GPS spoofing allows hackers to interfere with navigation systems without operators realizing it. The fake GPS feeds cause drivers, ship captains, and other operators to go off course without any coercion. Businesses that are particularly vulnerable to GPS spoofing are shipping companies, taxi services, and construction companies.

    Shipping Companies

    Shipping companies that haul freight via land, air, and sea all use GPS-based navigation systems to get cargo safely to destinations all over the world. GPS spoofing leaves these shipments vulnerable to hijacking and theft. A practical example of this is where hijackers use GPS spoofing to misdirect a vehicle to a location where its cargo can be robbed—and hid the truck’s location while it’s happening. Additionally, many shippers use GPS-enabled locks to secure their cargo, allowing them to open only when the truck arrives at its set destination. GPS spoofing undoes those locks as well. In all, this puts drivers in danger, and trucking companies lose millions of dollars of cargo each year due to hijacking incidents such as these.

    Taxi and Ride Sharing Services

    Gone are the days when taxi drivers relied solely on their knowledge of a city’s streets to transport passengers. Today’s taxi drivers can go into any city that their license allows and do their jobs efficiently with the use of GPS technology. This flexibility comes with some drawbacks, however. GPS spoofing allows drivers to fake their location and commit criminal acts while still on the clock. Drivers from ride services can also use the technique to fraudulently place themselves in surge areas to get more money for their services. Projecting a false location is a financial risk to companies and is potentially dangerous for passengers.

    Construction Companies

    While skilled construction workers are certainly valued, specialized tools, equipment, and machinery are the assets that many construction companies seek to track. These expensive assets commonly go missing on worksites, which eats into company profits. In recent years, GPS asset tracking systems have been installed to make sure construction equipment, tools, and machinery remain at authorized worksites. By using GPS spoofing, a thief could move an asset to a new location without anyone knowing about it until it was too late.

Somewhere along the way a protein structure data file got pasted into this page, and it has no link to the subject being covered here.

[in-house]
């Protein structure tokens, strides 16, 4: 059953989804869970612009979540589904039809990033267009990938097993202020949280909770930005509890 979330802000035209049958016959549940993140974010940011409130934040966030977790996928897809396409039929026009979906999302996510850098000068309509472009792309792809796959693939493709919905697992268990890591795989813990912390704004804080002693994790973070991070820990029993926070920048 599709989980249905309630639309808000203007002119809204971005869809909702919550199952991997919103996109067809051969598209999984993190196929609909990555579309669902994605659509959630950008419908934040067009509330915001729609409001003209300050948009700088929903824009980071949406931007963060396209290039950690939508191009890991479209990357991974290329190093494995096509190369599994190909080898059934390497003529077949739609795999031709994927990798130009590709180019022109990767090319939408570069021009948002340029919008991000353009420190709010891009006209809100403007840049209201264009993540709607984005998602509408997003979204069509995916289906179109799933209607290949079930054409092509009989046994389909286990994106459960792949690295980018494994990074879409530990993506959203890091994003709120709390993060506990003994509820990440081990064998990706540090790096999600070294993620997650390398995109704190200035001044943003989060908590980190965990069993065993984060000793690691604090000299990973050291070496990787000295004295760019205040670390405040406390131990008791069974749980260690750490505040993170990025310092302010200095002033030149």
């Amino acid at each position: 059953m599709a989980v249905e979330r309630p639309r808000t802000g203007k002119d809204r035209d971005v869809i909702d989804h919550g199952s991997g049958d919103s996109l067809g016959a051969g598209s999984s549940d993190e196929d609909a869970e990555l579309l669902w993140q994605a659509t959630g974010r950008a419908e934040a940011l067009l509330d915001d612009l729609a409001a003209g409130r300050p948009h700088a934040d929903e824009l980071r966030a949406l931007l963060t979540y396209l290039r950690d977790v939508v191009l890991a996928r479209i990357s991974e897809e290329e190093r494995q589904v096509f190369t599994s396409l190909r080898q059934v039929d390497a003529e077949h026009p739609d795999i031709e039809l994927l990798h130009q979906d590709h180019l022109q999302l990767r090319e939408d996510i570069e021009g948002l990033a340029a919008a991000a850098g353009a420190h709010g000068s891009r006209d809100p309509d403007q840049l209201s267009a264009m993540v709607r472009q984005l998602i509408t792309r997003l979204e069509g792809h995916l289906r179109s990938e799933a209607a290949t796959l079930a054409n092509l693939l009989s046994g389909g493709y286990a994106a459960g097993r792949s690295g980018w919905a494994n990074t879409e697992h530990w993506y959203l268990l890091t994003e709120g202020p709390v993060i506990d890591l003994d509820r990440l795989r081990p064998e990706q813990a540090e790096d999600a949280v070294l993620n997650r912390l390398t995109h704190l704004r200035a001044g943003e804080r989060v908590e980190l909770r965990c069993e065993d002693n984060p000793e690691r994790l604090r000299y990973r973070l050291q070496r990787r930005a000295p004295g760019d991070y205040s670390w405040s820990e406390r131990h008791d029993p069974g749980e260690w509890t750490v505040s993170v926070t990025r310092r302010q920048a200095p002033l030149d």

Dangers of GPS Spoofing for Everyone Else

    GPS spoofing isn’t just a threat to businesses and government agencies; it also can be the catalyst for significant harm to individuals who rely on GPS. Cruising waterways along the coasts is a favorite hobby for those who enjoy boating.. Modern boats are equipped with GPS-based navigation systems. A cyber criminal can use GPS spoofing to get a skipper to steer his boat off course and into the path of danger from modern-day pirates.

    The makers of location-based dating apps tout them as a safe way to meet a potential mate. These apps use GPS technology to help users identify dates by their location. When a bad actor uses GPS spoofing, he can fake his location or guide his date to a dangerous location.

    The future of driving is now. Some electric cars are already equipped with an autopilot feature that offers unparalleled convenience to travel-weary drivers. However, independent research findings have uncovered a critical vulnerability in the cars’ navigation systems.  What will happen when fully autonomous, self-driving cars are made without steering devices that would allow a person to take control of their car during a GPS spoofing incident?

    Tips to Combat GPS Spoofing Attacks

    If you own a business that relies on GPS-based navigation systems, you’ll want to know the best ways to sabotage GPS spoofing attacks. The Department of Homeland Security points out some physical and procedural techniques to fight the problem. It recommends that companies hide GPS antennas from public view. GPS spoofing works well when an attacker can get close to an antenna and override legitimate GPS signals that come from orbiting satellites.